Ah, those dandelions!
Personally, I am not a total zealot when it comes to using chemicals in the garden. I cannot imagine not using Roundup (glyphosate) for troublesome weeds – digging them up and composting them is better, but cannot always be done.
And those of us who love a green lawn, more-or-less free of dandelions, will often use something like 2,4-D, which is the least worst of the lawn broadleaved weed killers.
However, I never use pesticides (insecticides) except the mosquito killer Bacillus thuringiensis. There seems very little point indeed trying to encourage birds and snakes and bees and butterflies and toads and foxes and dragonflies…..if we are either going to wipe out their food or poison them directly.
2,4-D is the commonest weed killer on lawns, and in fact one of the most-used herbicides in the world. It is a ‘growth hormone’ that causes any plant that absorbs it (except grasses, which are immune) to go into a crazy, fatal growth spurt…and seed like mad if it is a dandelion. It is usually used mixed with other weed killers to achieve a more powerful product – often mecoprop and dicamba. Mecoprop (MCPP) is very like 2,4-D, but is more persistent – and dicamba is similar. Unfortunately, because these chemicals are designed to hang around in the environment and keep on poisoning your plantains and dandelions and clover, they are often found in ‘groundwater’ – the water that a lot of people end up drinking. How dangerous is that? Well, it is difficult to say – pesticides on the market have to jump through a lot of hoops in terms of testing, but it is very difficult to prove long-term safety, particularly in combination with other chemicals. 2,4-D always has a trace of a dioxin contaminant (2,7-dichlorodibenzo-p-dioxin); this, like all dioxins, is a very powerful toxin affecting the immune system as well as cell division. It is completely unknown whether – and how – the levels of dioxins caused by the 2,4-D lawn deluge are affecting us.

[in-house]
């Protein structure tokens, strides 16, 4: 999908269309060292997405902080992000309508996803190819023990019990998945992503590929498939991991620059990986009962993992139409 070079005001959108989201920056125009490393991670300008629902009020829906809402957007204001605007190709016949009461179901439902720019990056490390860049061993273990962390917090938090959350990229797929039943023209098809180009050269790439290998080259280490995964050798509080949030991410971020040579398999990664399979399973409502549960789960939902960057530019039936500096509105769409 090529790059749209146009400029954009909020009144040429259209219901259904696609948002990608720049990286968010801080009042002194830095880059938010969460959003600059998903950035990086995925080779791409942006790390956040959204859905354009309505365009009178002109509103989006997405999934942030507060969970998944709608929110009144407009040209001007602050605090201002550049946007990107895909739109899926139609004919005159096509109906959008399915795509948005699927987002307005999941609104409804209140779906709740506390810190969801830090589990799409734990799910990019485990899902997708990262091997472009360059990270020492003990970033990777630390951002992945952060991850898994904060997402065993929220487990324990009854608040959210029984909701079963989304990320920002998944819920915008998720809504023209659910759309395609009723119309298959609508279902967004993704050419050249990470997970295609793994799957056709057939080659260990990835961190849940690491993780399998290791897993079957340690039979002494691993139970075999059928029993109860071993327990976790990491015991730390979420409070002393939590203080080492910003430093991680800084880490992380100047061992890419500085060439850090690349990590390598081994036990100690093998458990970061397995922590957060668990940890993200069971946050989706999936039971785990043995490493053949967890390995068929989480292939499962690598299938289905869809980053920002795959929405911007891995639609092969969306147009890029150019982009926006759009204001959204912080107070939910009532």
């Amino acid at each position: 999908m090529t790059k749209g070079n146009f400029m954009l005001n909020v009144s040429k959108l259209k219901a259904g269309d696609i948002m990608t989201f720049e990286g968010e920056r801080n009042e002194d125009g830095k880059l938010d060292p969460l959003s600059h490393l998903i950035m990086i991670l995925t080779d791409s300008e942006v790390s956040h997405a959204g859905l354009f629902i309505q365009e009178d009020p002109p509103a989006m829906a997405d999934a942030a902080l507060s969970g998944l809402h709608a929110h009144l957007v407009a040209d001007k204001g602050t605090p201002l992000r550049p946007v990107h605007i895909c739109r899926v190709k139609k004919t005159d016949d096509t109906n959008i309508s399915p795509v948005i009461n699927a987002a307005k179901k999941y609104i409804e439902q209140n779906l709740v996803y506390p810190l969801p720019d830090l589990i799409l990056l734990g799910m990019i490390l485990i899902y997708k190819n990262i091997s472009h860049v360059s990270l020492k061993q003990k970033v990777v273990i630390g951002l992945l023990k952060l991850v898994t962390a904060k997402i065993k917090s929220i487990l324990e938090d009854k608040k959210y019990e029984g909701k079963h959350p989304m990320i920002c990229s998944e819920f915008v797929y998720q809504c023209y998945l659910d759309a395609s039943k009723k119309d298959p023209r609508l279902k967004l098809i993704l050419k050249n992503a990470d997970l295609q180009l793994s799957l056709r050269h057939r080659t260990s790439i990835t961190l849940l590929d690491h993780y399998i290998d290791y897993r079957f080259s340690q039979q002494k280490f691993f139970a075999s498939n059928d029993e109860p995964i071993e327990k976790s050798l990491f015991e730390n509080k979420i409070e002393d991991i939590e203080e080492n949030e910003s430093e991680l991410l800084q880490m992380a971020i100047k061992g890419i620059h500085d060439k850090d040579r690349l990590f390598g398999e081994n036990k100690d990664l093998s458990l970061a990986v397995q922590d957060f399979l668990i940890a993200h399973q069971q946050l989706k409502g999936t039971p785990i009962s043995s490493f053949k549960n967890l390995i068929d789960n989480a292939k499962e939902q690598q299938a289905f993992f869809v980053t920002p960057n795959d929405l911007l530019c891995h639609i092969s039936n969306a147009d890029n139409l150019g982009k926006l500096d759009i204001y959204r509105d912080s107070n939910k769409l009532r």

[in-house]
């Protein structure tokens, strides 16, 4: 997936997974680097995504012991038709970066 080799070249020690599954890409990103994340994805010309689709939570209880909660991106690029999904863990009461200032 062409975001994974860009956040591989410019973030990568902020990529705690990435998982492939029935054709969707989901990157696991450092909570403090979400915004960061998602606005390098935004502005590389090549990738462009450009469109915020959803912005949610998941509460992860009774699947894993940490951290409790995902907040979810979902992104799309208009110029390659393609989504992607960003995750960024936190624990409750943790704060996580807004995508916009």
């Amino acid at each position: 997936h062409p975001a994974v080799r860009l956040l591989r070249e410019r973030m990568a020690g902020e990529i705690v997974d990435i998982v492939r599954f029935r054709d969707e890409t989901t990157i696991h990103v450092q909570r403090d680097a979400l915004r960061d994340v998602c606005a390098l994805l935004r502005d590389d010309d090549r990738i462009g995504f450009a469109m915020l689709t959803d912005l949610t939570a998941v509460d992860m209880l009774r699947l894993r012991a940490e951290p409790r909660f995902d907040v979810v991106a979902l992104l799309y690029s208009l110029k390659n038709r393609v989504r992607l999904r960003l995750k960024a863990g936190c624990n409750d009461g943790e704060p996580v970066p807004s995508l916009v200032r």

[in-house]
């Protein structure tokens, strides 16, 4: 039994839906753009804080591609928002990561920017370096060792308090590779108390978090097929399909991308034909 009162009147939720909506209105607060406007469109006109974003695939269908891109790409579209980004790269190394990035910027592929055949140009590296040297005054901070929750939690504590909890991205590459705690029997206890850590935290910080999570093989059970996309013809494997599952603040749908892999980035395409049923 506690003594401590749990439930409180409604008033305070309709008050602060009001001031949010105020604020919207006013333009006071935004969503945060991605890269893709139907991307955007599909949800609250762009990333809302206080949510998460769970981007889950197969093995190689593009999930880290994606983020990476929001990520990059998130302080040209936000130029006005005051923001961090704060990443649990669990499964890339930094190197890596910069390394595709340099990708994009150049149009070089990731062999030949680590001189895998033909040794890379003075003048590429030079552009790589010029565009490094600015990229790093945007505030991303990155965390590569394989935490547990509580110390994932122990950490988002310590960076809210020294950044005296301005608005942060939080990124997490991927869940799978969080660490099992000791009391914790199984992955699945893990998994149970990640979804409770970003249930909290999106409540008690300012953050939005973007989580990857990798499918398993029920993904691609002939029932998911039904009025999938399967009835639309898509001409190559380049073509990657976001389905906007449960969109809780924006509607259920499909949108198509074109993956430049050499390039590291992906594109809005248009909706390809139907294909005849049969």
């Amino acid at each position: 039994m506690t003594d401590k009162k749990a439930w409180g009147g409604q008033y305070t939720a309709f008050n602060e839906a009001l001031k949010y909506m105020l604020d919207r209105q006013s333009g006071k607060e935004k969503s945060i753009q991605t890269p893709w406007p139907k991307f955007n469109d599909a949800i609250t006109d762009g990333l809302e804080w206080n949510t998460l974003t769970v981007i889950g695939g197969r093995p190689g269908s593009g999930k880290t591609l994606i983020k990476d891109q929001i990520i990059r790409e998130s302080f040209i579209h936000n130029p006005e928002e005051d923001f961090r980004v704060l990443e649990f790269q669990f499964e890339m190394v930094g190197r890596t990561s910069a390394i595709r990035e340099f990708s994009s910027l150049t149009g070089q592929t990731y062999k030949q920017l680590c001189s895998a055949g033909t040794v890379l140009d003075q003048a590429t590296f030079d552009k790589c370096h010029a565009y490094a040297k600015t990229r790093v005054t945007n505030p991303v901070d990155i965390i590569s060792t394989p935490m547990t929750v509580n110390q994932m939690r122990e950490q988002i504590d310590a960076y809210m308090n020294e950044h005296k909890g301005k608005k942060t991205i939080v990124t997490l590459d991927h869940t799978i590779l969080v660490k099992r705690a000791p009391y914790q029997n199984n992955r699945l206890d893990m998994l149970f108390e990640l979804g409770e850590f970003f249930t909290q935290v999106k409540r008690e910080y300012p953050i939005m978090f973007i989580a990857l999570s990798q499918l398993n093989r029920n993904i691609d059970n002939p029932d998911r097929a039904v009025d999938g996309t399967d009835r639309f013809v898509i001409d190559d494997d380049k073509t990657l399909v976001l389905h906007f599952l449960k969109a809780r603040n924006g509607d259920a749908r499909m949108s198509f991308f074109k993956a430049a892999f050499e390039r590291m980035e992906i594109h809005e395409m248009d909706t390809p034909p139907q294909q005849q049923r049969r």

Glyphosate (“Roundup”) is the weed killer most gardeners use to keep weeds under control in flower beds. It is absorbed through leaves (a ‘systemic’ herbicide) and kills all types of plant, by interfering with the way plants make amino acids for proteins. For this reason, it only works on actively growing weeds (well, any plant, ‘weed’ or not!)
Happily, the herbicide itself, when diluted and ready for use, is almost completely non-poisonous if you swallow it (although please do not try to prove me wrong, as it is mixed with detergents that CAN harm you), and the same good news applies to all mammals. It does not build up in animal tissue and seems to have a clean bill of health in terms of cancer risk.
Alas, we are looking afresh at these chemicals and their ability to affect reproduction – so-called gender benders or (posh name) endocrine disruptors. Studies in the lab suggest that glyphosate might interfere with the making of testosterone. This does not necessarily translate into real environmental effects.
This herbicide is tightly ‘sequestered’ (grabbed hold of and kept) by soil, and, although it hangs around in the soil for a while, especially in cold areas, it seems to be broken down by soil bacteria. There is some evidence that useful bacteria that turn atmospheric nitrogen into fertilizer (‘nitrogen fixers’) are negatively affected by glyphosate…and – somewhat perversely – crops seem more susceptible to disease if glyphosate is in the soil.
In the form that we gardeners use, glyphosate is quite poisonous for aquatic life. It persists for some months and affects fish and other water-living animals. Ironically, there are versions especially formulated for aquatic use that are less dangerous, but of course they are not the ones that will wash into waterways from our yards.
Bacillus thuringiensis. Often called “B.T,” this is a biological insecticide, that is, a disease that affects moths and butterflies – and is also used against mosquito larvae in water – and you can buy the BT “rings” to drop into your ponds and fountains. It leaves other things like fish and frogs alone. Cool!
Other pesticide information can be found at….
..and finally, a brilliant, humane, witty account of how to put up with bugs of all sorts: http://www.beautifulwildlifegarden.com/wildlife-gardeners-do-not-need-to-like-bugs.html